Jim Wells: Woman's sentence downgraded after apology
A Dungannon woman who admitted making false statements about a DUP assembly member has had her sentence downgraded.
In August, Dorothy Gardner was sentenced to three months in jail, but was released on bail pending appeal.
A judge has now ruled her sentence should be reduced to community service and a probation order.
Gardner, of Killycanavan Road, made a public apology to former health minister, Jim Wells, at her appeal hearing on Friday.
She said she was "deeply sorry" for what she had done.
The judge said that having considered the contents of a probation pre-sentence report and defence submissions, he was imposing 100 hours of community service and a 15 month probation order.
Gardner initially alleged that she attended an April 2015 hustings event in Downpatrick, during which the issue of same-sex parenting was discussed.
Jim Wells made controversial remarks about same-sex relationships. He later resigned as health minister.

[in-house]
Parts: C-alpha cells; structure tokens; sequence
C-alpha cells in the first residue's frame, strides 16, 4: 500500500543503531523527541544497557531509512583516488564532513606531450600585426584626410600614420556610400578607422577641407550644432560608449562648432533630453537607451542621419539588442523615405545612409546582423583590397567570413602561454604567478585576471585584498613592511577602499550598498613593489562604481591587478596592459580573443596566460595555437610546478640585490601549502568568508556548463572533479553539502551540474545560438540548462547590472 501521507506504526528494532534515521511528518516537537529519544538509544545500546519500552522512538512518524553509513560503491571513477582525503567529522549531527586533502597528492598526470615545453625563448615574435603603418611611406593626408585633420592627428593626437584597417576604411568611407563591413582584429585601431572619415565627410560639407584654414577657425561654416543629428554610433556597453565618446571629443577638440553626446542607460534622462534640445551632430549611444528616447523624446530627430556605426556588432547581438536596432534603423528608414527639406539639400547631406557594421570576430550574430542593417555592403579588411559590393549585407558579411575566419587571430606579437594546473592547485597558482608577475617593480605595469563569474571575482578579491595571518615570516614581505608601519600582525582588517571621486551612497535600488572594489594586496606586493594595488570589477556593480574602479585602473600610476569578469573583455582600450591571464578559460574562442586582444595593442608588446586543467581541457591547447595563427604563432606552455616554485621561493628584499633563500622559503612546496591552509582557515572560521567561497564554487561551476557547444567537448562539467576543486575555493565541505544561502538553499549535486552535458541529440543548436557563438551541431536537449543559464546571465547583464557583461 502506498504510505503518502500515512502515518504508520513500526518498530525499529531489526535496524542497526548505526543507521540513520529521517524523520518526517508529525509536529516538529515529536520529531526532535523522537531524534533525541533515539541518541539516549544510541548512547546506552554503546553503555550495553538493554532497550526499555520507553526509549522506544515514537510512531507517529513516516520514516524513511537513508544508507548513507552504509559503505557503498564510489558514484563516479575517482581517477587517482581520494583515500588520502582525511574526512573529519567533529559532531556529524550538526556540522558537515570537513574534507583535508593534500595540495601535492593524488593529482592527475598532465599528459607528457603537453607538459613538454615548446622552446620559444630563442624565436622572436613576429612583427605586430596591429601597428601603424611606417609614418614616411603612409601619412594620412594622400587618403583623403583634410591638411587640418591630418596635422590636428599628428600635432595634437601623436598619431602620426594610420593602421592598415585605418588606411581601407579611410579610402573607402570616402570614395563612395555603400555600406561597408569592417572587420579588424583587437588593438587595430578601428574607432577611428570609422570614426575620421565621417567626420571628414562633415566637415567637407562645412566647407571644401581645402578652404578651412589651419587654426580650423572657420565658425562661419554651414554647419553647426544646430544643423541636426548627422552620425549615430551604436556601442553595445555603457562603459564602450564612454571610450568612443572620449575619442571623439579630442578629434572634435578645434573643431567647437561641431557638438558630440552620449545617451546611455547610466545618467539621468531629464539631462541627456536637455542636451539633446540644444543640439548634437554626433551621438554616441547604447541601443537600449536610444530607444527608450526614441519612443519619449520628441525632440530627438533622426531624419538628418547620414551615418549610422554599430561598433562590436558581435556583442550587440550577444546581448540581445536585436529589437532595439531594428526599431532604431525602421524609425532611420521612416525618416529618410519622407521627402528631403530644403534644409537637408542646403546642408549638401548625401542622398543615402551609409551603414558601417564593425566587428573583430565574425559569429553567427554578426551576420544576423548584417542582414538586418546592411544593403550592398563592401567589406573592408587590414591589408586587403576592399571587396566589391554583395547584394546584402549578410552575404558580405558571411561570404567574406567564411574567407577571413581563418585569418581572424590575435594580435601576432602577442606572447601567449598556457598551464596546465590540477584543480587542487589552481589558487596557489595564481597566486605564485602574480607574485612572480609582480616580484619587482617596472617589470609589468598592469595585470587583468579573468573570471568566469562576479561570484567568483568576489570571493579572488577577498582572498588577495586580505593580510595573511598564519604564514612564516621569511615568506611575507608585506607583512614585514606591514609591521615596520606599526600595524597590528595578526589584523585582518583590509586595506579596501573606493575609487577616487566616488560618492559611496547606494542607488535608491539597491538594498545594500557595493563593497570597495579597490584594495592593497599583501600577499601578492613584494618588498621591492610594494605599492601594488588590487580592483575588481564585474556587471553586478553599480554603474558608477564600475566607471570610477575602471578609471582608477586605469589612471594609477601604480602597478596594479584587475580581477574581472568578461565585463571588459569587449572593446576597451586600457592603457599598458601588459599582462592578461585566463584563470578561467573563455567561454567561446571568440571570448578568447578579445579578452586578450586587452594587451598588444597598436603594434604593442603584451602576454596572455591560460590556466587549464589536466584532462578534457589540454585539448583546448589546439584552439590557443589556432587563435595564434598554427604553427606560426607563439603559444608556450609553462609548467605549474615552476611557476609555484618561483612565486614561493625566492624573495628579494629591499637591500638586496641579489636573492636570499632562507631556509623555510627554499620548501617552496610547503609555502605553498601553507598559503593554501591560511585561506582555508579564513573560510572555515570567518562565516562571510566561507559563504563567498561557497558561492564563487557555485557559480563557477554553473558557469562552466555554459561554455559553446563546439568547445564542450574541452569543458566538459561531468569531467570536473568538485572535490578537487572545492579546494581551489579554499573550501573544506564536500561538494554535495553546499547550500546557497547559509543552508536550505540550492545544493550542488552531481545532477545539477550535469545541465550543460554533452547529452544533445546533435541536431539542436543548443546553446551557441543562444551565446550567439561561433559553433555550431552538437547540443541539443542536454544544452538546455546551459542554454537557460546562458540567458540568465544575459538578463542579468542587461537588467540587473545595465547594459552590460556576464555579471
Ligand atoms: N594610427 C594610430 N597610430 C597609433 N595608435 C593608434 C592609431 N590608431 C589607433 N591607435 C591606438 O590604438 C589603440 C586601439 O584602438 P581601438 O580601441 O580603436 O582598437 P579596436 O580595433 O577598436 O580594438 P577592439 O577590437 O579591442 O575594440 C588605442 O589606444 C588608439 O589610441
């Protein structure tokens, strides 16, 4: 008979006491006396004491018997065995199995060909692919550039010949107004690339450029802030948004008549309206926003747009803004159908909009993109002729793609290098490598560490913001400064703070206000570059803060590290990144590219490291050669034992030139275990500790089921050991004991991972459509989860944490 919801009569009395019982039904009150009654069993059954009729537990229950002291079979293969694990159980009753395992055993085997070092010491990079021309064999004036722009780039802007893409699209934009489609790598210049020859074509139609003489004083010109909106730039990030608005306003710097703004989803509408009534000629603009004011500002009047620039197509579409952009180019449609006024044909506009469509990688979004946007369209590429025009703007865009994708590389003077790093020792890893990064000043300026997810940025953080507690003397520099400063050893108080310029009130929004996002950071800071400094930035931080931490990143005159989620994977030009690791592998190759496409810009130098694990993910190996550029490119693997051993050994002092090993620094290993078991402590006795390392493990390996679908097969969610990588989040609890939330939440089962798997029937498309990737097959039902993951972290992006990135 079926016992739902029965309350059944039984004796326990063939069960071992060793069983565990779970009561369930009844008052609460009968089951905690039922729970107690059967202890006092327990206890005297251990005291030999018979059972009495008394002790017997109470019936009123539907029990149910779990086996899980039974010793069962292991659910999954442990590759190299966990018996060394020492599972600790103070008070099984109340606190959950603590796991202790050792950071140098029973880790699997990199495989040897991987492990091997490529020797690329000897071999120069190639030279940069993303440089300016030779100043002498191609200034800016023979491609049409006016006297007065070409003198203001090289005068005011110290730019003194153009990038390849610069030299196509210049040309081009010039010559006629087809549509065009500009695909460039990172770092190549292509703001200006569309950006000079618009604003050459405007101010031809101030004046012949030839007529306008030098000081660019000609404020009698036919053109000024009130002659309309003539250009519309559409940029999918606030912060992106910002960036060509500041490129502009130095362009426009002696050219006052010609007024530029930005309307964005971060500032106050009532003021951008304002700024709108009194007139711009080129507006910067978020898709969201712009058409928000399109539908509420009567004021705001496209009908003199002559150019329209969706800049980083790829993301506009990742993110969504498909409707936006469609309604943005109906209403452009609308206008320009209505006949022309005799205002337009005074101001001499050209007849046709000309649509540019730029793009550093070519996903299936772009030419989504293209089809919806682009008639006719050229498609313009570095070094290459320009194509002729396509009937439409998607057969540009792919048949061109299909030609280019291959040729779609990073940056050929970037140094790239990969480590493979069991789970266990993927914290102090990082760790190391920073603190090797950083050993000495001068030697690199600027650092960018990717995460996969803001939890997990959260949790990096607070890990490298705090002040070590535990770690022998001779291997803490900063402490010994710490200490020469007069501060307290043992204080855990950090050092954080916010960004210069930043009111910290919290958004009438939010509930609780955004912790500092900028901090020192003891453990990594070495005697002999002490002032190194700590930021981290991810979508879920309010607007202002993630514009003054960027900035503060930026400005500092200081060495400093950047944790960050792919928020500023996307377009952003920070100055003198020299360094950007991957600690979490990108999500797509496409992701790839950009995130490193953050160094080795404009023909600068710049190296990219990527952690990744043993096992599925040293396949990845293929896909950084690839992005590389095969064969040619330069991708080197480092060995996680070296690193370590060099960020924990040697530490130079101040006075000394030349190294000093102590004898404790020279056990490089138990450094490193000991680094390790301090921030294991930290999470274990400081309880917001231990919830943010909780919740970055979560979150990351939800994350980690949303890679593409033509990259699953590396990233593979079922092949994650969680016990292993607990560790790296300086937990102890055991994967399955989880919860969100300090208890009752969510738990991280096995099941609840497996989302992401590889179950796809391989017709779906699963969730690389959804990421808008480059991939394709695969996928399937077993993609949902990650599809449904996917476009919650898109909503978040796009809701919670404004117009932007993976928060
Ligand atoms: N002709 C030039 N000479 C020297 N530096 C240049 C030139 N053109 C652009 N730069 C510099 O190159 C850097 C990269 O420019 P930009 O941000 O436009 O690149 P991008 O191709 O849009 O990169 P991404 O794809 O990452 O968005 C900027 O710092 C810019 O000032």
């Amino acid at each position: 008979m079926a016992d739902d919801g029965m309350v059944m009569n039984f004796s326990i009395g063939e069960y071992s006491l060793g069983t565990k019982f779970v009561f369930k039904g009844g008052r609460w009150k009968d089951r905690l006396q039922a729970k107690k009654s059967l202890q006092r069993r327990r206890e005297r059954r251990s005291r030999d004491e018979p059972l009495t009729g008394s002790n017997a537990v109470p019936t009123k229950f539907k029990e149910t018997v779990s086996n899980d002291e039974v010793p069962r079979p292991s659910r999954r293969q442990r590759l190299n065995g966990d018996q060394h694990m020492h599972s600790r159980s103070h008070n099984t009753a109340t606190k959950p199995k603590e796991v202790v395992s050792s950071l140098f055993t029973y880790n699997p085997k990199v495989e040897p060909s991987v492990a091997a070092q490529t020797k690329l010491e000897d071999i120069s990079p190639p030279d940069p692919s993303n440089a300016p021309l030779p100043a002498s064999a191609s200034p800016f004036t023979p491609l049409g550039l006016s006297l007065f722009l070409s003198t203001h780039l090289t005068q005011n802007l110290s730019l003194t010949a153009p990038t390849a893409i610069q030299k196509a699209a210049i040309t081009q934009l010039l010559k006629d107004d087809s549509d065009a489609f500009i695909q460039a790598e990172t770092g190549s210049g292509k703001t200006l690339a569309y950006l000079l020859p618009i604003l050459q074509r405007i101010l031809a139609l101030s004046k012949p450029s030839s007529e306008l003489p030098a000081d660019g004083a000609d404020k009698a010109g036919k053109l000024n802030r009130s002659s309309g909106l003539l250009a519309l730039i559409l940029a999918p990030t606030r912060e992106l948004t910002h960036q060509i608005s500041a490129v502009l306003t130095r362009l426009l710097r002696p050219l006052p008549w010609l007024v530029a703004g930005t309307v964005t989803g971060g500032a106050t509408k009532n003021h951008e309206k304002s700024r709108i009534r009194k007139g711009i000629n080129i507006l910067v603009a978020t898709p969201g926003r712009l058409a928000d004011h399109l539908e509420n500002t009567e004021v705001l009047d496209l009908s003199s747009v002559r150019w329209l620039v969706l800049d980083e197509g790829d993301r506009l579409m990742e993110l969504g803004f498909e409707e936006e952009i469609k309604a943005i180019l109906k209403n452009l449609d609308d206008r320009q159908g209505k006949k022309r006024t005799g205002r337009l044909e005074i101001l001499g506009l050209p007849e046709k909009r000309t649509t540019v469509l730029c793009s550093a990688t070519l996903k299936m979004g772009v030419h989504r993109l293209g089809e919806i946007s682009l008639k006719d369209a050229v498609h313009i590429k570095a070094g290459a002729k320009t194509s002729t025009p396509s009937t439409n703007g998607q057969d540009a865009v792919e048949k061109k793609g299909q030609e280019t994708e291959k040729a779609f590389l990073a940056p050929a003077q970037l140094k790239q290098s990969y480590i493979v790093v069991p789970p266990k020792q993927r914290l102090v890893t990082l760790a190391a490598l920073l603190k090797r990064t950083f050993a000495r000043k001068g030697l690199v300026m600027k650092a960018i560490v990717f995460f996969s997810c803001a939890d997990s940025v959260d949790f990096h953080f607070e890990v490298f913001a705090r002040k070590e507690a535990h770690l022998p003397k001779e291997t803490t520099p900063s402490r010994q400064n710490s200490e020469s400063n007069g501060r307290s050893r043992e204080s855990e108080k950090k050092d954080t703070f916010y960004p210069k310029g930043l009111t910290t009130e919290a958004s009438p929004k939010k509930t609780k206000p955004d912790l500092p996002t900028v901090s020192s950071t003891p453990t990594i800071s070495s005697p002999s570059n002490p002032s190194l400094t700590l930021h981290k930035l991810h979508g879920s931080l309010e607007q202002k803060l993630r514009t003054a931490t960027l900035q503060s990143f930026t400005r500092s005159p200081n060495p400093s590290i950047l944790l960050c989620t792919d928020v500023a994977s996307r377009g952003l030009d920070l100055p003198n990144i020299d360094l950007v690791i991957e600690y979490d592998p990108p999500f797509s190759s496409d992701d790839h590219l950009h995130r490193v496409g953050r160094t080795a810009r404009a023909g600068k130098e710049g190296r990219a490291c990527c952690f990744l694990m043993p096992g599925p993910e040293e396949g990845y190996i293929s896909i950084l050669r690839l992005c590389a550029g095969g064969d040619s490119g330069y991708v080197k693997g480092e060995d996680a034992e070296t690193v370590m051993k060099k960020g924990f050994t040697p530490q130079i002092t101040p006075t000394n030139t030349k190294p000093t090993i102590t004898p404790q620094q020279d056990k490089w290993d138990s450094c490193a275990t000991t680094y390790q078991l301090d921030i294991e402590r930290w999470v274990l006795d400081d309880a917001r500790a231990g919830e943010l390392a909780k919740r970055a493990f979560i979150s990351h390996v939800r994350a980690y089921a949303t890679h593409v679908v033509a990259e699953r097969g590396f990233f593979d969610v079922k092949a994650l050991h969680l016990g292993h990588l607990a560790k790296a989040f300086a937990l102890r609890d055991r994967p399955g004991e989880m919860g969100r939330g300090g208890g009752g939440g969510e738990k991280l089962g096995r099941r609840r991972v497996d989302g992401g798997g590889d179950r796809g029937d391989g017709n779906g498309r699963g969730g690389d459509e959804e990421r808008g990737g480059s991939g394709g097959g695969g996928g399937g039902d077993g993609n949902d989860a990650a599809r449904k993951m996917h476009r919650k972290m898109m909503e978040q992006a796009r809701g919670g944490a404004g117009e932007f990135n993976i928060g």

Gardner then made a formal complaint to police.
It included a statement claiming she had been at the event and heard the remarks, but a detective later realised that the 49-year-old's account didn't add up.
She claimed she was with a group of protestors, wearing tops with the inscription "I'm proud to be gay" on the front and "No politician will tell me who to love" on the back.
She also claimed she had heckled Mr Wells and in response, the DUP's Nelson McCausland and Gregory Campbell had laughed at her.
Gardner told police she had video footage supporting her story.
In August, the court heard that Mr McCausland and Mr Campbell were not at the event and that no video footage was produced by Gardner. Nor did CCTV footage demonstrate any such protest group attended.
Gardner also claimed to be suffering from cancer, but the court was told that no evidence had been provided and she had not attended a probation appointment to discuss a pre-sentence report.
The court was also told that Ms Gardner had claimed to be at the home of a lesbian couple in Rathfriland when Jim Wells came to the door canvassing.
Police investigations revealed that this was also not true and that the couple in question had no knowledge of Ms Gardner.
The court heard that Ms Gardner admitted she had wanted to "get Jim Wells".
The judge said that fabricating statements attacked the very heart of due process and that false statement made by Ms Gardner not only wasted police time but could impact on legitimate complaints from the LGBT community.